Sixty years ago, they said life began at 40, implying people entered middle years of maturity that would last until old age began to slow them down.
Progress in healthcare and attitudes produced a reassessment and middle age shifted and was said to run from 45 to 65.
Now a survey by Benenden Health says it doesn’t start until we hit 53. Not only that, more than 50% didn’t feel there even was such a thing as middle age.
“Old appeared to be a state of mind,” they say.
Another poll, conducted for Invicta Telecare among more than 2,000 people aged over 65, discovered no one is sure when old age actually starts. Over two thirds of over 65s didn’t consider themselves old at all.
More than a third (39%) said they were happier than at any other time of their lives, 42% said they were more tolerant but 37% felt they had been treated disrespectfully because of their age.
And 30% objected to being described as an OAP.
Quite right. I do, too, unless it means I get a discount.
America looks after its senior citizens. They get discounts for everything from the age of 55. The first time it happened to me at a motel I was shocked and angry – but only for a moment.
“Senior rates, right?” said the chap behind reception.
Then I noticed the sign that said it was worth 15%.
“That’s right,” I agreed.
Who am I to argue with convention when it saves me money?
Cash benefits are fewer in the UK although the bus pass is a life saver for thousands of people who would otherwise be stranded at home unable to afford the fares.
I have never been bothered about my age. I have a chum who says it’s just a number and I’m inclined to agree. Especially as I was never very good at maths. Inside I’m a very immature 24-year-old.
The younger generation should bear this in mind when they consider citizens of a certain age: those old folk have lived through exciting times, including the birth of rock and roll and the Swinging 60s and helped forge a more open society.
They should not be dismissed out of hand as old fogies because most have seen it, done it and got the T-shirt. They invented cool.
And who is still playing the meanest foot stomping rock and roll on the planet? That’s right. That bunch of old age pensioner reprobates The Rolling Stones with Mick (70), Keith (69), Charlie (72) and Ronnie (66).
Can’t Get No Satisfaction? Try a pensioner.
How long does it take to poach an egg? As part of my new healthy regime, I have given up all things fried and bought a poaching pan. But how long does it take to poach an egg with the white firm and the yolk soft?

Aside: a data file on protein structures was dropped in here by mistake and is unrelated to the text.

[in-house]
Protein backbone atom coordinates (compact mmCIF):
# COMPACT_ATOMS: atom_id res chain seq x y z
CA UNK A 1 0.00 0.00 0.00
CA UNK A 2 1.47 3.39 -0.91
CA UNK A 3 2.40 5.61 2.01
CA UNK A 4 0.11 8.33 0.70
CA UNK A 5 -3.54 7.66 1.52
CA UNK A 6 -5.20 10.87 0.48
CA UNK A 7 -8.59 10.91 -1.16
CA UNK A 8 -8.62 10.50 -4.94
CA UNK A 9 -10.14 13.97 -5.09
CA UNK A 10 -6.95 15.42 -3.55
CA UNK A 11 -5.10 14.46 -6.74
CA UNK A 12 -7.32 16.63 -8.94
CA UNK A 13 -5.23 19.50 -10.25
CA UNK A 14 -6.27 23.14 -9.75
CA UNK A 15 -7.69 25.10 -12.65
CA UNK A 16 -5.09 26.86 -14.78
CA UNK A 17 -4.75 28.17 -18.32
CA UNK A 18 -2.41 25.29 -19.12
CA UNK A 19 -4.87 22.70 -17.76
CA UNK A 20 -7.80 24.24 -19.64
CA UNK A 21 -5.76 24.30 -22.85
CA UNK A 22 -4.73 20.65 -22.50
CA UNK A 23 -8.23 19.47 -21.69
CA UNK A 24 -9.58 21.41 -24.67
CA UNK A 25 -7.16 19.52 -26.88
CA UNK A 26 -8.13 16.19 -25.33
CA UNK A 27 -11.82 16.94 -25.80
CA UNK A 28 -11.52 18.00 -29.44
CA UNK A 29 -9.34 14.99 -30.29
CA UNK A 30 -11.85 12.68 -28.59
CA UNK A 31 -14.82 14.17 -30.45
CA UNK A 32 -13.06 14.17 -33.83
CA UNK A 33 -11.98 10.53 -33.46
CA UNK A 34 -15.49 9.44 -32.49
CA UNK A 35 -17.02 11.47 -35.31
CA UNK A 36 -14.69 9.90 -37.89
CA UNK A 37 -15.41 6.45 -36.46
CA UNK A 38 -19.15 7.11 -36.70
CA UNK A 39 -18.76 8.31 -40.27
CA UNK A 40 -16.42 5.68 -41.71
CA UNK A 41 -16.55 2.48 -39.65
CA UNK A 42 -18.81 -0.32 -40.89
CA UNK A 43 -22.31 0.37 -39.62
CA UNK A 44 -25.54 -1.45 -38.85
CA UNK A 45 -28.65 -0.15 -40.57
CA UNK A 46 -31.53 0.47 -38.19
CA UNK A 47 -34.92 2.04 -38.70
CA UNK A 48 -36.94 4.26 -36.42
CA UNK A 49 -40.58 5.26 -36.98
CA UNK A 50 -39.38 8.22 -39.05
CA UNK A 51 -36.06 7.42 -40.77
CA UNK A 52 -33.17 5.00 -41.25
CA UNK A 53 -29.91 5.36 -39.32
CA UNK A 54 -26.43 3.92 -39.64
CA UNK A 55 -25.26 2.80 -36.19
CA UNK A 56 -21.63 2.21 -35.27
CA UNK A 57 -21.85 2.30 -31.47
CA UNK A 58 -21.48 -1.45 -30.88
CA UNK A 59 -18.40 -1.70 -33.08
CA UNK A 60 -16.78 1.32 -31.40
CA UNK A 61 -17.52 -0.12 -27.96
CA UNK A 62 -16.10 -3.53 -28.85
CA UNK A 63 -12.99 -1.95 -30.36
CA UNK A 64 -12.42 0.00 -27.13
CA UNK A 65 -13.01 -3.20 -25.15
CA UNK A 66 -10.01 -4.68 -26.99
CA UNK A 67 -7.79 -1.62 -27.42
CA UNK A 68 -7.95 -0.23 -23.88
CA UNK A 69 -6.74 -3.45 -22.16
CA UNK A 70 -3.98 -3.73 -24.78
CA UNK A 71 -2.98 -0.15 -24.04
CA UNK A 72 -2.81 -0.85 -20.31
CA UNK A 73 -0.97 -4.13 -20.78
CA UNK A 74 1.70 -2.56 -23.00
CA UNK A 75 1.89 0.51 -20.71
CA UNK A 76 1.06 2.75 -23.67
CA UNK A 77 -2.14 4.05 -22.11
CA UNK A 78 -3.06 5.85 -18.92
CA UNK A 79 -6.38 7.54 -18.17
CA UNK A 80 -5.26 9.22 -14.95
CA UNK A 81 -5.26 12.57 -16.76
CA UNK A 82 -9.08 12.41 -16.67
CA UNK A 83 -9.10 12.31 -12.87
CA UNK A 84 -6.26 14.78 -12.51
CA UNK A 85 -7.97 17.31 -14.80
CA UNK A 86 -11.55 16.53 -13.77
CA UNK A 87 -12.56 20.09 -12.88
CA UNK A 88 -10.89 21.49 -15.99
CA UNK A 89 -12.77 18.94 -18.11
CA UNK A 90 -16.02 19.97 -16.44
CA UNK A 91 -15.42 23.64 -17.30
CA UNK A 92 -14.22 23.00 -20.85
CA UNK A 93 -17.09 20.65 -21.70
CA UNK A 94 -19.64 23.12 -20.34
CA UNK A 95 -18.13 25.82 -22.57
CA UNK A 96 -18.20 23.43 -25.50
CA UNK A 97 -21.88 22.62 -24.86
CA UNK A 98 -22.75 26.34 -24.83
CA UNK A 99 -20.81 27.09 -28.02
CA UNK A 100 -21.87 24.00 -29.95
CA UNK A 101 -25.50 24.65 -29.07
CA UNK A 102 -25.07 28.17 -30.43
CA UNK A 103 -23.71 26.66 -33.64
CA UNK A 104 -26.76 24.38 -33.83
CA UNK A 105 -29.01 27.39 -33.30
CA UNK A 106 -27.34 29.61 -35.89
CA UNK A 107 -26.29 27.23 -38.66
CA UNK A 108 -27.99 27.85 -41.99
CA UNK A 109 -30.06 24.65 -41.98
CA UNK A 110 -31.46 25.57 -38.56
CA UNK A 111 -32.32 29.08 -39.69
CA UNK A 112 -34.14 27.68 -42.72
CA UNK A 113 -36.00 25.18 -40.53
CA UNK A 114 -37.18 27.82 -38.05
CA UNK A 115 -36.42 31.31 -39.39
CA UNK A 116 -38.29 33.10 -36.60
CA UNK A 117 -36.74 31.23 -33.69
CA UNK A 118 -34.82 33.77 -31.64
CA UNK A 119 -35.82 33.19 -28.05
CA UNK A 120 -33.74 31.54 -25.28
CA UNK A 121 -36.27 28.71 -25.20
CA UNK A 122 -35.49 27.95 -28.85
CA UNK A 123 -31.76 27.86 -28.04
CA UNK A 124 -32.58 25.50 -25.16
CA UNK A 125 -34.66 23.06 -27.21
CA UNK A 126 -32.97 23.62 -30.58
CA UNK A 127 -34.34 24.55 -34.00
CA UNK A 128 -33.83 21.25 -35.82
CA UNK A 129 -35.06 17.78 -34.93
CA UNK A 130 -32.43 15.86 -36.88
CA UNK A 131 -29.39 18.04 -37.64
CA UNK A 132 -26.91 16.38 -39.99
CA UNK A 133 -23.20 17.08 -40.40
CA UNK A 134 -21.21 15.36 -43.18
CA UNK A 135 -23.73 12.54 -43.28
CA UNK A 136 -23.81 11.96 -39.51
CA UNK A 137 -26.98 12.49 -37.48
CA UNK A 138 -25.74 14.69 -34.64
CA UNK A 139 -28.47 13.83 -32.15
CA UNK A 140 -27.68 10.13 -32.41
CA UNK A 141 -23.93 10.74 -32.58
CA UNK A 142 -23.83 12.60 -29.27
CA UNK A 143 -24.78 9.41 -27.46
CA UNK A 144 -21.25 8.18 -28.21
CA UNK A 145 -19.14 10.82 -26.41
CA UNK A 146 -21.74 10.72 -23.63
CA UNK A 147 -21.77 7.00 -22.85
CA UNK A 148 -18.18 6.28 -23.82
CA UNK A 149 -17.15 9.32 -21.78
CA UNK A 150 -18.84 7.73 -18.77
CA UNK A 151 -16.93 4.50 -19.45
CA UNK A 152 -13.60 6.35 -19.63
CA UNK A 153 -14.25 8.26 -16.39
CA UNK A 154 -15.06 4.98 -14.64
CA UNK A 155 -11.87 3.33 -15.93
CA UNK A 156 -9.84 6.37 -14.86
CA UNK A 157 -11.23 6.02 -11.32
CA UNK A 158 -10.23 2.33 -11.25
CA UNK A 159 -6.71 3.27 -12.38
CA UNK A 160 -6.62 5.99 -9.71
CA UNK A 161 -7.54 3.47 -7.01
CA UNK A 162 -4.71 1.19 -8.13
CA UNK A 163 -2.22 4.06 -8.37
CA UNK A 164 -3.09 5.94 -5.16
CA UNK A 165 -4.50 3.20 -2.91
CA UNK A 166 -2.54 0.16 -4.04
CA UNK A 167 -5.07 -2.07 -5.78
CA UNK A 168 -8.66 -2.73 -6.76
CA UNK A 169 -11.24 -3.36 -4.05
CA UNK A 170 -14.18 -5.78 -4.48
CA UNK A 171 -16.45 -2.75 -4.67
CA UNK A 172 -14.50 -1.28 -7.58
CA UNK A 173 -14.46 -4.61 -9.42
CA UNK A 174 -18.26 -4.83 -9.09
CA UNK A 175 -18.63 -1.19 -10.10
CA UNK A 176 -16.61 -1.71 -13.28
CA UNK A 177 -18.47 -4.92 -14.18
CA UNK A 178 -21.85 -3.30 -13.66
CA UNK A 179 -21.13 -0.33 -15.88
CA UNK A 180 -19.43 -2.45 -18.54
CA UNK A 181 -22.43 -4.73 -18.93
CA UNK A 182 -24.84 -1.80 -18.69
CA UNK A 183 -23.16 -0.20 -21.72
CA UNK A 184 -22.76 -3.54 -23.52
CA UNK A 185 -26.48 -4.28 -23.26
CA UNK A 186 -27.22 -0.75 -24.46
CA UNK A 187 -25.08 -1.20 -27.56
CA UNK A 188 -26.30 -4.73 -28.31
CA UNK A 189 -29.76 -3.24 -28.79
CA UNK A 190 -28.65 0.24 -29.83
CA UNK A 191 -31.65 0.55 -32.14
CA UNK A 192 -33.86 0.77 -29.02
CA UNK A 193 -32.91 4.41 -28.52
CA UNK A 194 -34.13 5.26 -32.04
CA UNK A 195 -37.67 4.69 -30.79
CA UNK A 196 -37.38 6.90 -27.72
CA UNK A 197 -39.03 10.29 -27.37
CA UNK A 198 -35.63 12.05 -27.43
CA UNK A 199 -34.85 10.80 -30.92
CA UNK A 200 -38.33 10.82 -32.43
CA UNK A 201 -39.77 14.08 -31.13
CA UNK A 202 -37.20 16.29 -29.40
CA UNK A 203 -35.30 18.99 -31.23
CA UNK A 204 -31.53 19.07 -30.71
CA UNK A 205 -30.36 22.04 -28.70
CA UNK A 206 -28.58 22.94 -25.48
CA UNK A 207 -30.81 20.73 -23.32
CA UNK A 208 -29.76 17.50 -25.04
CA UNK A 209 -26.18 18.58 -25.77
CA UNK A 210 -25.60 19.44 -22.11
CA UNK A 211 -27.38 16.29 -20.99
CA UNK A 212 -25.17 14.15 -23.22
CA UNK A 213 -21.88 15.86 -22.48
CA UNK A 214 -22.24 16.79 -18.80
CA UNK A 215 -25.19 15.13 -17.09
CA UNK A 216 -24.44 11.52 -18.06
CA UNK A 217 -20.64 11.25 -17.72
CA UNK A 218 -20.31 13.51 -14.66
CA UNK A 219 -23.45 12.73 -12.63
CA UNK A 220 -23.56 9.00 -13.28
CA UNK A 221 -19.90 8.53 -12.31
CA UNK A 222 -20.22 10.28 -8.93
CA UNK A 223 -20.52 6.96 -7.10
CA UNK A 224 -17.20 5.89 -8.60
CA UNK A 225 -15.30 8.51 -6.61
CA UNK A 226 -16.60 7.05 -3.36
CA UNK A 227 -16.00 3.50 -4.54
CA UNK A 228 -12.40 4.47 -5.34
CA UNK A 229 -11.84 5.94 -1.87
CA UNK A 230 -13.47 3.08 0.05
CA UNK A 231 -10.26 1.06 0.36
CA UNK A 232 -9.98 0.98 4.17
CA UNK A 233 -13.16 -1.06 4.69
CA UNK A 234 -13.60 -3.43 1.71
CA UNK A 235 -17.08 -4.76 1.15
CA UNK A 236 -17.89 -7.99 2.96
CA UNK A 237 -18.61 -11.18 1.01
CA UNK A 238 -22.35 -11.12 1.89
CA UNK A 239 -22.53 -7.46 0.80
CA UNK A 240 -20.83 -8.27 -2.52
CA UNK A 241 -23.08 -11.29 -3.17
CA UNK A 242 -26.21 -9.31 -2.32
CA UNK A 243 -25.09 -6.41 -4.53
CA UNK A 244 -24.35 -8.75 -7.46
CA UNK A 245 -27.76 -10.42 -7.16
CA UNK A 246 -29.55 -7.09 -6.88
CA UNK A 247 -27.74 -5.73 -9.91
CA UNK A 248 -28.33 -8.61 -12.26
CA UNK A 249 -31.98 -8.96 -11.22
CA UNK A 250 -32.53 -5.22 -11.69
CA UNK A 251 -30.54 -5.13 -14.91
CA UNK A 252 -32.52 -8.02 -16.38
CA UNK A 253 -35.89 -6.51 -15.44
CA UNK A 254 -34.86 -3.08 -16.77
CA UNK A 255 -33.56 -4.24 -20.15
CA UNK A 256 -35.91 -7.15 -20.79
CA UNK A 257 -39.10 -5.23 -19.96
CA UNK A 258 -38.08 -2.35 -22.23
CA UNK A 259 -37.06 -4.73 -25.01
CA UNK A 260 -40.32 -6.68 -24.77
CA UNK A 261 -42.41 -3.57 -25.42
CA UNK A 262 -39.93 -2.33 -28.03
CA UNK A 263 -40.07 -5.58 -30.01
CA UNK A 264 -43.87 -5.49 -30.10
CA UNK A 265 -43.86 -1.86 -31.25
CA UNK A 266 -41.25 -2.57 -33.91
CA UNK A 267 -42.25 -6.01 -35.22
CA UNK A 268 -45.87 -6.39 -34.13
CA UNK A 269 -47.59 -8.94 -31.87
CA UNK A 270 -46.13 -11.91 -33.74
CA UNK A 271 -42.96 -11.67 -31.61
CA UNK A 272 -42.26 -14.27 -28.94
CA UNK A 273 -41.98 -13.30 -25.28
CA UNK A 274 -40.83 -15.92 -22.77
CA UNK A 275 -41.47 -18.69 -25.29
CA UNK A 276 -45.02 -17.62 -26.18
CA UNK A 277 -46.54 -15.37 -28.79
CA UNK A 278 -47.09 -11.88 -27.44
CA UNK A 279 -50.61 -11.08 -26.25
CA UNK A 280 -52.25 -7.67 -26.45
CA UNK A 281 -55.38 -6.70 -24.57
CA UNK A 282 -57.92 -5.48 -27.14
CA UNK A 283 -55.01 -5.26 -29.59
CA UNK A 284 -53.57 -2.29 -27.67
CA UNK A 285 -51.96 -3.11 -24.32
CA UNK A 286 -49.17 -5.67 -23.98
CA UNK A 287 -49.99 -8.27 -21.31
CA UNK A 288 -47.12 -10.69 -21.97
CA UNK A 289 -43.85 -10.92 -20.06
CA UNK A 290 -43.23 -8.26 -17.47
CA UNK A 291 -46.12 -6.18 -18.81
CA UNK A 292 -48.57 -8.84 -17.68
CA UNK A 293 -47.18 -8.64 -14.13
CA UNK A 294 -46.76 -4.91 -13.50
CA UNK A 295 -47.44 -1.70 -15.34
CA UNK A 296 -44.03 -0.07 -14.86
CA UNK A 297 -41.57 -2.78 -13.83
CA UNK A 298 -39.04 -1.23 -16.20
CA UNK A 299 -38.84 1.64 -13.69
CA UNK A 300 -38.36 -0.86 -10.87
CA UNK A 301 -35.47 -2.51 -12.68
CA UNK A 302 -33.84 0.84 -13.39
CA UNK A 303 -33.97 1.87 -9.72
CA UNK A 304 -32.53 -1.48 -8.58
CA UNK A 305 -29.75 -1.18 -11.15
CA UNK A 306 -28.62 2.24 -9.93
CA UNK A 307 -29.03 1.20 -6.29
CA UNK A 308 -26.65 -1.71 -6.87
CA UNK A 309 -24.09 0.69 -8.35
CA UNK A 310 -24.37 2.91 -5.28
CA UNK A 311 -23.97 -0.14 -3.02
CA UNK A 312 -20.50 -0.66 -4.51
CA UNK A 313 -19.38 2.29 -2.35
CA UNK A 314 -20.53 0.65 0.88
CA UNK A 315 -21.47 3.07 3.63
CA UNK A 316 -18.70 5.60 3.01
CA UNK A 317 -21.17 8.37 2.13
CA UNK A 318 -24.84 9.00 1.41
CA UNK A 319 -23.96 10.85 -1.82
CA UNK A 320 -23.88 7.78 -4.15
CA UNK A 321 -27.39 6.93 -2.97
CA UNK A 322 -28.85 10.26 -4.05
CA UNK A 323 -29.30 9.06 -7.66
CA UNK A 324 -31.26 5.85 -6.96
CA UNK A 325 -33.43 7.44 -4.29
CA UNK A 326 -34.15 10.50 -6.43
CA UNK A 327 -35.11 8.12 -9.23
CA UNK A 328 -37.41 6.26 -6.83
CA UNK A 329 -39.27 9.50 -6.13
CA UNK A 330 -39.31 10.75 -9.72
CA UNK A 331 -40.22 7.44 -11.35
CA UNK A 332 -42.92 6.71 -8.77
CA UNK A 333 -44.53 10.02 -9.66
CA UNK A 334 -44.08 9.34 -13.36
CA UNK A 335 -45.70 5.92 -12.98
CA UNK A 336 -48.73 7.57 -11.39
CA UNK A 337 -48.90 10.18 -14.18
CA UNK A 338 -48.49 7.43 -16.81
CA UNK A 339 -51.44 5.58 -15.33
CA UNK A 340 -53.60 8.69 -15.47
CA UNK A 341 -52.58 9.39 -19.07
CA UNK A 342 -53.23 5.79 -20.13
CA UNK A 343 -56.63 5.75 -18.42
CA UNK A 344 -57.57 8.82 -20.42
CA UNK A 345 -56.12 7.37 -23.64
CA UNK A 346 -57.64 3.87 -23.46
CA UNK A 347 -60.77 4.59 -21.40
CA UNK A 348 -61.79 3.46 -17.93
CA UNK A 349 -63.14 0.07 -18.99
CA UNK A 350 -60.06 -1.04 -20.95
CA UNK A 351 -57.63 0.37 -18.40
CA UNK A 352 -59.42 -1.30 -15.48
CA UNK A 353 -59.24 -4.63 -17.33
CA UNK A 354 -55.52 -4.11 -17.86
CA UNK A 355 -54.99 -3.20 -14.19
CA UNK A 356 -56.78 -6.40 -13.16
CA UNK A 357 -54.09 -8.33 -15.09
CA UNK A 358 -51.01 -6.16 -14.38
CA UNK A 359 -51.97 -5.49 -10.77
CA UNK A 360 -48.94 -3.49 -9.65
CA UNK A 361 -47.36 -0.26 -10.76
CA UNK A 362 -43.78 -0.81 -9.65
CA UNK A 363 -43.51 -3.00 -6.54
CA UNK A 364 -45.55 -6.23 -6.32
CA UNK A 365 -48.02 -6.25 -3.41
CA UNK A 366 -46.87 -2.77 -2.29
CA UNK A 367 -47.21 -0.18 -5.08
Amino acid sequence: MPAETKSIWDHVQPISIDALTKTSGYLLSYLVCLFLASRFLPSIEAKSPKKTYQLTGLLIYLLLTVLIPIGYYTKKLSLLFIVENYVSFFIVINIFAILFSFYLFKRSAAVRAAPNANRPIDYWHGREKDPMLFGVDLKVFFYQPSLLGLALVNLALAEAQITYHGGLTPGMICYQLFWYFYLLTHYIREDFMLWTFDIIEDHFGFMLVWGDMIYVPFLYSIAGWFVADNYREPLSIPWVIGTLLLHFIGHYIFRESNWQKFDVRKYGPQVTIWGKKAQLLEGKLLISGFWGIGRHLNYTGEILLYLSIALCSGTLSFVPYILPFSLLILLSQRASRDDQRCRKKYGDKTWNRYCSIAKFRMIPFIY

I have tried trial and error and the number of errors I have made is becoming a trial. The kitchen window is lined with poached eggs as hard as bullets.
The aim of all this is to get my cholesterol level down which brings up another question. I saw a advert for Flora Pro-Active. This is a spread that I have started using instead of butter. The advert said: “No other food lowers cholesterol more.”
Is this an incitement to eat it like ice cream with a spoon? Or should I continue to restrict myself to spreading it on brown bread?
Finally, all the exercise I have undertaken is hurting my feet. The problem isn’t the distance covered, it’s my training shoes.
Everybody has a pair of trainers. They are usually white and are worn with jeans for a casual look while at leisure. I am certain that most of them are not intended for training purposes of any kind. I wear them around the house and when leaning on bars.
But this week, I have been out walking and discovered this is an activity for which they are less than suited. The ones I have look the part but have soles as flimsy as a pair of 1950s plimsolls. Great on carpets but try gravel and you’ll started hopping as if barefoot on hot sand.
So it looks as if I’ll have to buy another pair more suited to purpose. More expense. Unless I can pad the feet of the old ones with hard poached eggs. Sliced, of course, for comfort.
Remember those great days of music in the 1970s and early 1980s? The West Riding – now the West Tavern – was one of the main live venues in Huddersfield.
Well the music is back on Saturday night with a 70s – 80s revival night for charity that features Billy Longden, who was lead singer with several local bands of that time, spinning the discs of the period.
Billy says: “Playing with Passion and The Vice were the best of times and I remember every show we did with great fondness.”
He moved to London 25 years ago but is back on Saturday because of a former music scene fan, John Rollin, who now lives in Cambridge.
John says: “In the late 70s and early 80s, Sunday night at the West Riding was the best night of the week for our group of friends. Music can be a diary of our lives and, whenever I hear songs that Billy used to play, it certainly takes me back. I’m sure there are many people who remember those days.”
John persuaded Billy to make the trip north to appear again and revive the memories with the music Culture Club, Spandau Ballet and the other greats of the era. It starts at 8pm, Saturday.